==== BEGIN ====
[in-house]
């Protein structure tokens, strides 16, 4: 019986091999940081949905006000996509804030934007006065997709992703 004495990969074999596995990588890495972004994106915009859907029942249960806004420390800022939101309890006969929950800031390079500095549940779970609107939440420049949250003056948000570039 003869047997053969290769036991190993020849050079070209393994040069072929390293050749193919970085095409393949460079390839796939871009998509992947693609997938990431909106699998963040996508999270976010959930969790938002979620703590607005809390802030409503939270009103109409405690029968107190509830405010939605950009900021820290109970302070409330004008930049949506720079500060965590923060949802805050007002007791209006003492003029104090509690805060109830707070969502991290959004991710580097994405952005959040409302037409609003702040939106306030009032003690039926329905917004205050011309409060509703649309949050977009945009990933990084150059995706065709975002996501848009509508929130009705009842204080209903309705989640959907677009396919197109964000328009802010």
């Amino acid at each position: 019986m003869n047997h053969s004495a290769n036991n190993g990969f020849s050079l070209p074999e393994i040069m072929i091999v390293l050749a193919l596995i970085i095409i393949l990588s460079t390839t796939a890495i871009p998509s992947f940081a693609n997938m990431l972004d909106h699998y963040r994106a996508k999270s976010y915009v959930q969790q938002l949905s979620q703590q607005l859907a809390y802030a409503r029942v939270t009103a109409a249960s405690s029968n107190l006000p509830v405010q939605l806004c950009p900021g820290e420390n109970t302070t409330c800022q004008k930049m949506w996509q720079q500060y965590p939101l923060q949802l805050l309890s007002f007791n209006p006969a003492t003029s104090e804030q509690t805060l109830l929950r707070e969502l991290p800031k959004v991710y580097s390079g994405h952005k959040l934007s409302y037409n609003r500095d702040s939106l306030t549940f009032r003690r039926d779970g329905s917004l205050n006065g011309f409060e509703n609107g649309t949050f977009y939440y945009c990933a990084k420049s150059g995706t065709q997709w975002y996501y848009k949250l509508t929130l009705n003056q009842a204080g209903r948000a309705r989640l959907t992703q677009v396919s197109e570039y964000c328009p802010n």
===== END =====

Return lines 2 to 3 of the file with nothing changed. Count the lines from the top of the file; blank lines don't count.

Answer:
């Protein structure tokens, strides 16, 4: 019986091999940081949905006000996509804030934007006065997709992703 004495990969074999596995990588890495972004994106915009859907029942249960806004420390800022939101309890006969929950800031390079500095549940779970609107939440420049949250003056948000570039 003869047997053969290769036991190993020849050079070209393994040069072929390293050749193919970085095409393949460079390839796939871009998509992947693609997938990431909106699998963040996508999270976010959930969790938002979620703590607005809390802030409503939270009103109409405690029968107190509830405010939605950009900021820290109970302070409330004008930049949506720079500060965590923060949802805050007002007791209006003492003029104090509690805060109830707070969502991290959004991710580097994405952005959040409302037409609003702040939106306030009032003690039926329905917004205050011309409060509703649309949050977009945009990933990084150059995706065709975002996501848009509508929130009705009842204080209903309705989640959907677009396919197109964000328009802010």
């Amino acid at each position: 019986m003869n047997h053969s004495a290769n036991n190993g990969f020849s050079l070209p074999e393994i040069m072929i091999v390293l050749a193919l596995i970085i095409i393949l990588s460079t390839t796939a890495i871009p998509s992947f940081a693609n997938m990431l972004d909106h699998y963040r994106a996508k999270s976010y915009v959930q969790q938002l949905s979620q703590q607005l859907a809390y802030a409503r029942v939270t009103a109409a249960s405690s029968n107190l006000p509830v405010q939605l806004c950009p900021g820290e420390n109970t302070t409330c800022q004008k930049m949506w996509q720079q500060y965590p939101l923060q949802l805050l309890s007002f007791n209006p006969a003492t003029s104090e804030q509690t805060l109830l929950r707070e969502l991290p800031k959004v991710y580097s390079g994405h952005k959040l934007s409302y037409n609003r500095d702040s939106l306030t549940f009032r003690r039926d779970g329905s917004l205050n006065g011309f409060e509703n609107g649309t949050f977009y939440y945009c990933a990084k420049s150059g995706t065709q997709w975002y996501y848009k949250l509508t929130l009705n003056q009842a204080g209903r948000a309705r989640l959907t992703q677009v396919s197109e570039y964000c328009p802010n």